HAZELWOOD: Norwalk is the perfect place for Force after 150th win

Mark Hazelwood • Updated Aug 8, 2019 at 9:52 PM

If anyone deserved a week off from getting in an NHRA Funny Car, it’s John Force.

On Sunday, the 70-year old Force looked completely overwhelmed by emotions, and physically exhausted. Of course he had just won his 150th win — a milestone in the sport of drag racing. The Mello Yello Series is idle this weekend after a grueling three-week stretch that included stops in Colorado, California and Washington.

But despite his age and schedule, Force isn’t relaxing with his historic victory from the Pacific Nationals in Kent, Wash., near Seattle. Instead, he’s coming clear back across the country to Summit Motorsports Park in Norwalk — just to participate in a match racing exhibition.

Why enjoy a much-needed week off when you can interact with some of his most loyal fans in the pit area? It’s who Force is, when it comes right down to it.

Long before Bill Bader Jr.’s dragstrip became an NHRA track, Force has been a regular at the Night Under Fire event. The single-day event has been the biggest of the year for four-plus decades at Summit, and the place will again be jam-packed this Saturday.

In 2000, prior to the Night Under Fire festivities, a portion of the grandstands at the dragstrip was named in Force’s honor. As you drive by or to the track from Norwalk city limits, you can see the likeness of Force atop the seating to greet you.

That’s been up for nearly 20 years, and it was eight years before Force ever raced an NHRA event in Norwalk. Of course when you offer to promote the event in its early days by riding in a coffin, one can understand why John Force is a huge deal in Norwalk.

Nobody loves telling stories — and quite frankly, nobody does it better — than Force. One of his favorites is his first-ever Night Under Fire, when the event was just getting off the ground under Bill Bader Sr.

When he first began dominating the Funny Car scene, Force had a theme called, “The Nightmare continues …” as he laid waste to any and all comers.

Bader Sr. decided one way to sell Force’s first-ever appearance was to have him pop out of a coffin, which was driven down the track in a hearse by fellow driver Dean Skuza, and exclaim, ‘I’m your worst nightmare.’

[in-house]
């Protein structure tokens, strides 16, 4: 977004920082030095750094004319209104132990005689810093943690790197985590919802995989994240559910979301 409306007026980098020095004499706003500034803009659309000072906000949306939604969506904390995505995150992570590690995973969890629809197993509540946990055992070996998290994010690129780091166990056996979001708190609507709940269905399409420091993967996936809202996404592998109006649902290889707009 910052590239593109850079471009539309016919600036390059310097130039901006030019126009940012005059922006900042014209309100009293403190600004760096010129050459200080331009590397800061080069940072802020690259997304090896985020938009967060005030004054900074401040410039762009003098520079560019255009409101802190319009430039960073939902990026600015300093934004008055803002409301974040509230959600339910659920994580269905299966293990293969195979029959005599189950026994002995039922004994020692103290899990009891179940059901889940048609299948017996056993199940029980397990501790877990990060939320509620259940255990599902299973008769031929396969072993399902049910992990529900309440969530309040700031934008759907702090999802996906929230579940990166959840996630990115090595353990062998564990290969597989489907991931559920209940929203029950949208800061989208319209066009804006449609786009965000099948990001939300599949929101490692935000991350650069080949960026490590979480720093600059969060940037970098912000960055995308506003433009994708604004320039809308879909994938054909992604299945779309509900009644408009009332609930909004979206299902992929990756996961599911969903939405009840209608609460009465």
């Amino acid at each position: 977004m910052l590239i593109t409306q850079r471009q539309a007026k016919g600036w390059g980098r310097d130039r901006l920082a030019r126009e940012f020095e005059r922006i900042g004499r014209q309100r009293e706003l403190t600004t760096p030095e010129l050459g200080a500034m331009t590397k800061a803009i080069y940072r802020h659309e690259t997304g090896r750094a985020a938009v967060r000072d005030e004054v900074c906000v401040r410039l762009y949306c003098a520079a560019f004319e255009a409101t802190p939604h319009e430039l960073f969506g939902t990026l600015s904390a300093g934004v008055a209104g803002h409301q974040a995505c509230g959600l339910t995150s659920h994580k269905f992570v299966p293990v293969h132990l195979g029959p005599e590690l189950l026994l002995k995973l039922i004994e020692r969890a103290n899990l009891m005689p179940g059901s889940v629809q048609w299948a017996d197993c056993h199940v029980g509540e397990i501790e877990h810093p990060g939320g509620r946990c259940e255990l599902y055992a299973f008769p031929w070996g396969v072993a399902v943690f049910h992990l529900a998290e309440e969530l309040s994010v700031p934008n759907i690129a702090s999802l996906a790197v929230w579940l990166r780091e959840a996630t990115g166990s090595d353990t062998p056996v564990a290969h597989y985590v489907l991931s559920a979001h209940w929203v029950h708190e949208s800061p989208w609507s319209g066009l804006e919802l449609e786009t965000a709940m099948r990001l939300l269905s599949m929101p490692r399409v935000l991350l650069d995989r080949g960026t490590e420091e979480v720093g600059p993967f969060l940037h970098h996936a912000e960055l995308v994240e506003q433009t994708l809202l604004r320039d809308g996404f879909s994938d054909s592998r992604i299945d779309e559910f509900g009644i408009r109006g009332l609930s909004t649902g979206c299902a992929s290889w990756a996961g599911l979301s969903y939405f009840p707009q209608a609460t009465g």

Seemed simple enough. Except at the last minute, Force started to get cold feet about being shut in a coffin. Bader Sr. eventually talked him into it, but also gave Force a live mic — to this day probably never the wisest of moves.

When Skuza began to drive down the track, the coffin shut, and everyone in attendance heard Force let out a loud grunt over the public address system.

As the story goes, Bader Jr., then working for his dad, was interviewing Skuza, who perfectly executed the line, ‘I’m here to bury John Force.’

That was John’s cue to barrel out of the coffin with hist ‘worst nightmare’ line. Instead, Force said the first thing that came to his mind, which was, ‘It’s amazing what I do for $50,000!’

It was classic Force. But the crowd roared its collective approval, anyway. He eventually got in his Funny Car for a burnout, but also burned out his engine in doing so.

A man of his word, Force vowed he’d have the engine fixed in a couple of hours. He made a pass down the track and was victorious, but inclement weather started to roll in.

Force wanted to make another pass down the track for Bader Sr. and the fans, but the shrewd owner simply told him to forget the car and just sign autographs for the fans.

He sat on the track and did so … until 2 a.m. Force has been coming back to the Night Under Fire ever since, and has always gone out of his way to accommodate the Bader family and the Norwalk area fans.

In the years following the first Summit Nationals in 2007, Force always got the question when he was going to win the ‘big race’ at Norwalk. After seven failed attempts, that Wally trophy came to fruition in 2014 — also his 140th career win.

His interview immediately out of the car was per usual, epic. Speaking faster than the car speed itself, he proclaimed he had finally won P.T. Barnum’s race — his nickname for Bader Jr., because Force maintains he’s the best showman in the industry.